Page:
Ibn Batuta Community School Kosht

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Ibn Batuta? Who's that?

Chitral (ME)
Chitral (EB)
Hindu Kush (EB)

Geography and population

Chitral valley is situated in the North-West of Pakistan, perched between high mountain ranges in the heart of the Hindu Kush.  It covers an area of about one third of that of Belgium.  To the West and to the North, the border with Afghanistan follows ranges with peaks approaching 8000m.

The Hindu Kush range (c) EB  

It is a mountainous desert, with green oasis only where irrigated.  The irrigation channels bring spring water or melting water from glaciers.  When winters are quite dry, the channels may dry up well before the end of summer, and then the desert reclaims land from the people.

Not long before, the valley was still ruled by a king and his suzerains.  At the time of junction with Pakistan, this system was abolished, but nevertheless even today many reins of power remain in the hands of the former feudal landlords.

From the religious point of view, the population is divided into Sunni and Ismaeli Muslims (there is of course a small pagan Kalash minority).  The Ismaelis follow their spiritual leader (the Aga Khan, residing in Paris) and like to portray themselves as progressive.  The Sunnis of the area are indeed quite often more conservative.  In the past there have been some quite violent clashes between the two communities, and of course ignorance and intolerance is the major reason for this.

The government did not take much interest in developing the area, though being happy about the interest taken by tourists in the area.  Hospitals, schools, colleges and other government institutions are usually quite dilapidated and government officials are usually sent here as a punitive measure.

Like this, many NGOs settled down.  There is a whole network of Ismaeli institutions belonging to AKF.  These work to benefit the entire population but still a slight preference is given to people of their own creed.  Maybe this is a factor which increases sectarian disputes from time to time.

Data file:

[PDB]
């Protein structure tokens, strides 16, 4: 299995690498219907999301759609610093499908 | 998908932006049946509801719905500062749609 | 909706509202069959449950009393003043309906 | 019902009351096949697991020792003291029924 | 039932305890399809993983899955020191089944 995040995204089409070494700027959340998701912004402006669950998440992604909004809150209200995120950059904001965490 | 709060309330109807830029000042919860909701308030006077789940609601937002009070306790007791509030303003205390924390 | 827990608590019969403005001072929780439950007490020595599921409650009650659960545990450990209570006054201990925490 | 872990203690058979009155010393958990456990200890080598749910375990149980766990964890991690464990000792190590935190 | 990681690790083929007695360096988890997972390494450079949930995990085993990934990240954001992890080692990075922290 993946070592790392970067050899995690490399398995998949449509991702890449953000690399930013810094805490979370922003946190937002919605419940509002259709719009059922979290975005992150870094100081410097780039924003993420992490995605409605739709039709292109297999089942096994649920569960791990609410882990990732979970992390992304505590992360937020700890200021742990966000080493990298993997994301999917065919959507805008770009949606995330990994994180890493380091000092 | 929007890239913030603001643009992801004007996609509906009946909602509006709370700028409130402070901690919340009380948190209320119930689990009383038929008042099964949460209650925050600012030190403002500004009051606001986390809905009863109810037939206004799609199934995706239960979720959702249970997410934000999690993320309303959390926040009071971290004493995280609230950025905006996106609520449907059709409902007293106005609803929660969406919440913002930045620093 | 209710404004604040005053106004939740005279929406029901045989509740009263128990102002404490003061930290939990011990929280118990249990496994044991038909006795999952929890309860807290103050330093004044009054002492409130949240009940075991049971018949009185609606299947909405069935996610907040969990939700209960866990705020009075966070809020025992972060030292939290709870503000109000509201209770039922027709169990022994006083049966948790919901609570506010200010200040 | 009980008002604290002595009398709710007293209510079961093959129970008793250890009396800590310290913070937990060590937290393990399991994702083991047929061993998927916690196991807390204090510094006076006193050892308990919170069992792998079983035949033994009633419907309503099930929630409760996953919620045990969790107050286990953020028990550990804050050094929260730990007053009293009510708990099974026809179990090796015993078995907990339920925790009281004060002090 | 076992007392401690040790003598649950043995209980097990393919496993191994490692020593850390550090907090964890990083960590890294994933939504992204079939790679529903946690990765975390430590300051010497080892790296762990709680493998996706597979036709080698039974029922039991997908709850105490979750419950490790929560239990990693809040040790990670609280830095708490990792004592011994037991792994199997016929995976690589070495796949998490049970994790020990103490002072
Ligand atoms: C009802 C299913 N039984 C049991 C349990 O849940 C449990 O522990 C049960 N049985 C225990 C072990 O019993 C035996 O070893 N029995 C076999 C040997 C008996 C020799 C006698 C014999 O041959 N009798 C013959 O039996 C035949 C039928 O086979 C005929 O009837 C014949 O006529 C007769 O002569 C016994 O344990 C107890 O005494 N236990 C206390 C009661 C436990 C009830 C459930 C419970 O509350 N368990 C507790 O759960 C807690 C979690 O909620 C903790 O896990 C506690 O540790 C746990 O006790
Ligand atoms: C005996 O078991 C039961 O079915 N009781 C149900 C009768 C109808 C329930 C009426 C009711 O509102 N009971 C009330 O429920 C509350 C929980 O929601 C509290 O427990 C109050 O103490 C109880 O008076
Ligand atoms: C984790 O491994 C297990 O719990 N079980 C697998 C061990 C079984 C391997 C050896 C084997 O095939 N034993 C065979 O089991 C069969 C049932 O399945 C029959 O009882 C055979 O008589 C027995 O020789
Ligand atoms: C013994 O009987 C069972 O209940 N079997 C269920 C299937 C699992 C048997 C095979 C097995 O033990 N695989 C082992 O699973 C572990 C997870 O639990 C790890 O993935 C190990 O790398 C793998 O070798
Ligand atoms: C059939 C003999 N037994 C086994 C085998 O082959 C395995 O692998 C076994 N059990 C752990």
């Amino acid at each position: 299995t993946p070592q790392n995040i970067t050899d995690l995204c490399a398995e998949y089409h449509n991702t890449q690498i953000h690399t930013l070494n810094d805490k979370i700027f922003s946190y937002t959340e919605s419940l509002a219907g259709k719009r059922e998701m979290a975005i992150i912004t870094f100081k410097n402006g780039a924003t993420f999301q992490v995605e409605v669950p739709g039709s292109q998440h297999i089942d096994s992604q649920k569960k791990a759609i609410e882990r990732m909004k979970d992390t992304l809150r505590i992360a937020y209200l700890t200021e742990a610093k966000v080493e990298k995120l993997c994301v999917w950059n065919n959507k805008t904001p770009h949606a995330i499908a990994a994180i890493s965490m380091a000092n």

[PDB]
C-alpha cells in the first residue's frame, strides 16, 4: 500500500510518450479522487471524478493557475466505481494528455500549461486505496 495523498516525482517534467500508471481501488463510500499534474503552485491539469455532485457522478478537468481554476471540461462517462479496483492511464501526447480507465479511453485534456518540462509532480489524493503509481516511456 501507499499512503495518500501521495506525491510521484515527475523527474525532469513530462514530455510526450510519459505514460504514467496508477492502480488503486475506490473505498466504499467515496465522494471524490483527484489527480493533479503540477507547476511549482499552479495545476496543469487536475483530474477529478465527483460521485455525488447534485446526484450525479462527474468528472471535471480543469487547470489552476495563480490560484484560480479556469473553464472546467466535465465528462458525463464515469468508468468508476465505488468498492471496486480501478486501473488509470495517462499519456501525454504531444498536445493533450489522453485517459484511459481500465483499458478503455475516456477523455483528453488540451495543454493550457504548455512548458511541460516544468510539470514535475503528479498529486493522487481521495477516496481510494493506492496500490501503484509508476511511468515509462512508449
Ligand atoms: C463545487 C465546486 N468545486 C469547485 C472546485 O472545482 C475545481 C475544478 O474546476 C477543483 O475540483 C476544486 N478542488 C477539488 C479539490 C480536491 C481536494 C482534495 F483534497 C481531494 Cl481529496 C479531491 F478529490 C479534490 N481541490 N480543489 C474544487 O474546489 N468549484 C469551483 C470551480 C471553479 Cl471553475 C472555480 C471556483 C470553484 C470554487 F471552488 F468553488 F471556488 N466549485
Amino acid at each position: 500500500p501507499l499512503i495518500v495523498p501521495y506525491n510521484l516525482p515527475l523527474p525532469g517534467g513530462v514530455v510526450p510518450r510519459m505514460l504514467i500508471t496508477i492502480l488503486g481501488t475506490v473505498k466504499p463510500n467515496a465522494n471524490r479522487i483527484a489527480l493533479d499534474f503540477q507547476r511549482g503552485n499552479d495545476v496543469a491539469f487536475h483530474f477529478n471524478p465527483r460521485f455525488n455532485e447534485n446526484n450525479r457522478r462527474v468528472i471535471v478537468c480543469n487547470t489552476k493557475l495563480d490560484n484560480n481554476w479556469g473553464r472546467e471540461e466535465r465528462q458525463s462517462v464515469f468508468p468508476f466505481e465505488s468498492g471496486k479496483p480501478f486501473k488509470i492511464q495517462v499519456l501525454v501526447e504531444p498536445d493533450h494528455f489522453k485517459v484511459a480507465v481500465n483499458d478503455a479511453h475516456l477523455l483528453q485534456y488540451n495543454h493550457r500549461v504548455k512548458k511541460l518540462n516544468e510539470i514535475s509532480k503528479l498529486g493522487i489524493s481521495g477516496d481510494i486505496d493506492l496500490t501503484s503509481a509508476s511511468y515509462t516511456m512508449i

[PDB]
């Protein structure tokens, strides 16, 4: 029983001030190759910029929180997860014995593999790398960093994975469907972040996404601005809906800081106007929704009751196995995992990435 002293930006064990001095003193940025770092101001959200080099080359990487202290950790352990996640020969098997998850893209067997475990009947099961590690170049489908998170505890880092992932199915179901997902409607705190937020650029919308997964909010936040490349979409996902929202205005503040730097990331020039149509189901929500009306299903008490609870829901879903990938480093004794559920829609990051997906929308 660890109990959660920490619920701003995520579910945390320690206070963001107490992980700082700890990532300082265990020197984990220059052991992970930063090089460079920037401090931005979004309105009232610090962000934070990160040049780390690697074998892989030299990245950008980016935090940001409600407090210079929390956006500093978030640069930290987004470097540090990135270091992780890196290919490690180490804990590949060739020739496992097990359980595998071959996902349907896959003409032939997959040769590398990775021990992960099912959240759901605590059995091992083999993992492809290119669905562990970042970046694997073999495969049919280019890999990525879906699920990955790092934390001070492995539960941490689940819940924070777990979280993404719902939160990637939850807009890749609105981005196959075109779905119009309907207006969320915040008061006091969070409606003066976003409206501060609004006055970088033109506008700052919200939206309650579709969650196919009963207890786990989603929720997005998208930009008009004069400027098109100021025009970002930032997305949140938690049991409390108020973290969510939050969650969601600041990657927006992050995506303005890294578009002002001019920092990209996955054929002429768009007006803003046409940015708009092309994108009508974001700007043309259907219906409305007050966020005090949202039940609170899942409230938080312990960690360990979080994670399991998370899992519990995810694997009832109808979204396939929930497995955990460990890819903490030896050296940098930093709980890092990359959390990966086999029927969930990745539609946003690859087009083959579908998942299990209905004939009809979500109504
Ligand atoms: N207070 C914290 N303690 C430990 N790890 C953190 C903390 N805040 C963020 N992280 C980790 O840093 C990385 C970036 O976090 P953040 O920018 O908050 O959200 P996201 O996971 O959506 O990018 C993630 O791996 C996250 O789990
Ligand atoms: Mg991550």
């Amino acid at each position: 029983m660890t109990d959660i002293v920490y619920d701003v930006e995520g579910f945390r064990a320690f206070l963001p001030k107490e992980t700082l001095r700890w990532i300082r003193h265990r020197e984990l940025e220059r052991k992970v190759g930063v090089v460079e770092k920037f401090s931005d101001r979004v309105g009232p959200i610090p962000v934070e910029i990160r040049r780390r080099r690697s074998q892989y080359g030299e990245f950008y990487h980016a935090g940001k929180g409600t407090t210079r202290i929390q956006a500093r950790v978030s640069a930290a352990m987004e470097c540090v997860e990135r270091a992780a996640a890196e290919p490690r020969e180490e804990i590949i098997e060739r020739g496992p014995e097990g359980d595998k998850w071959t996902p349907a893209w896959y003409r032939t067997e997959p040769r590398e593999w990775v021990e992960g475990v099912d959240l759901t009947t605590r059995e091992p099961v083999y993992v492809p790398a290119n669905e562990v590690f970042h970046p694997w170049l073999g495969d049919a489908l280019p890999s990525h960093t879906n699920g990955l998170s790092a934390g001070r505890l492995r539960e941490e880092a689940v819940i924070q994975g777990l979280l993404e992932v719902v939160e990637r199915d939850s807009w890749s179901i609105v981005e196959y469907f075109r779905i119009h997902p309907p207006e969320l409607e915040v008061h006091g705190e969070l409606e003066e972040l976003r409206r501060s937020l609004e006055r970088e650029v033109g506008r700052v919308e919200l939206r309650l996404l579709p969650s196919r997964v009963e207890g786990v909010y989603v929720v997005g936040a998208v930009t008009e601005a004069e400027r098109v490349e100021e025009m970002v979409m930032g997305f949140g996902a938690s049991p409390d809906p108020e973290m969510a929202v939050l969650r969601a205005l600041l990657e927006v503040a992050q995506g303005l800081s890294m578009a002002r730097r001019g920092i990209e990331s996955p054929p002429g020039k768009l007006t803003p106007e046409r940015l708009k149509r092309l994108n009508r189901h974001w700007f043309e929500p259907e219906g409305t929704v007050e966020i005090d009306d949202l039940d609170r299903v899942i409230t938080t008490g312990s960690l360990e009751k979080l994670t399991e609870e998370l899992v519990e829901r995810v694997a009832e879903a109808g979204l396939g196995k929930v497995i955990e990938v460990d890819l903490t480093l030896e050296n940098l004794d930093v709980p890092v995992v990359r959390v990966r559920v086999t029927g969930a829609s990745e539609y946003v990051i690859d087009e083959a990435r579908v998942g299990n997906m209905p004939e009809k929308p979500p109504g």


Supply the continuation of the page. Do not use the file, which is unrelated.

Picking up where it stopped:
The educational system

As mentioned before, there are 2 types of schools in Pakistan: government schools and public schools (which are actually private).  The first ones lack resources, especially in remote areas, and are generally of rather poor quality.  Mingled with the curriculum you will find much to engender blind nationalism and patriotism, spiced with a sauce full of morals.  Urdu, the national language, is used as medium to teach the subjects.

The advantage is that Urdu is generally known (though not in detail) amongst the majority of the people, since it is closely related to most people's mother tongue (which is nearly never Urdu).  At university level, however, courses are held in English, which makes government school students log behind.

The unacceptable poverty of the population on one hand, and of the Ministry of Education on the other hand, result in the (free) government schools to be overcrowded (sometimes 80 students in a classroom).  The inefficient inspection results in a high level of absenteeism and rare are the teachers who take their task with heart and joy.  Even rarer are motivated pupils, interested to learn and improve, to find a way out of their misery. 

The private institutions are said to be of superior quality, and this sometimes is the case.  Unfortunately though, many of these institutions have not been established with the sole aim of providing a better education to the youth.  Most of the times, they are also seen as an easy way to reap benefit and to provide income.  Especially in rural areas it is easy to deceive the common people, and only competition will be able to make these schools improve the quality of the education they deliver. 

Moreover, in the same rural areas many people get their university degrees through correspondence courses and examinations.  Quite understandably many of these people did not really master the subject matter and only got their degrees 'with a little help of a friend', but still some are earnest and like this many girls also manage to get a degree (*).

This makes a teacher training program more than necessary, and several NGOs are busy in this field.  Nevertheless we see daily how difficult it is to change deep rooted habits in adults.  The future lies in the hands of the kids whom we offer a freer, more complete education, and whom we hope may transmit their knowledge and way of thinking to the next generation.

(*) The situation is quite different in the metropoles where many rich people are living.  These are quite often educated in English since their birth, and their education is many times of high standard.

 

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© Wendy&Jürgen 11-Apr-2004

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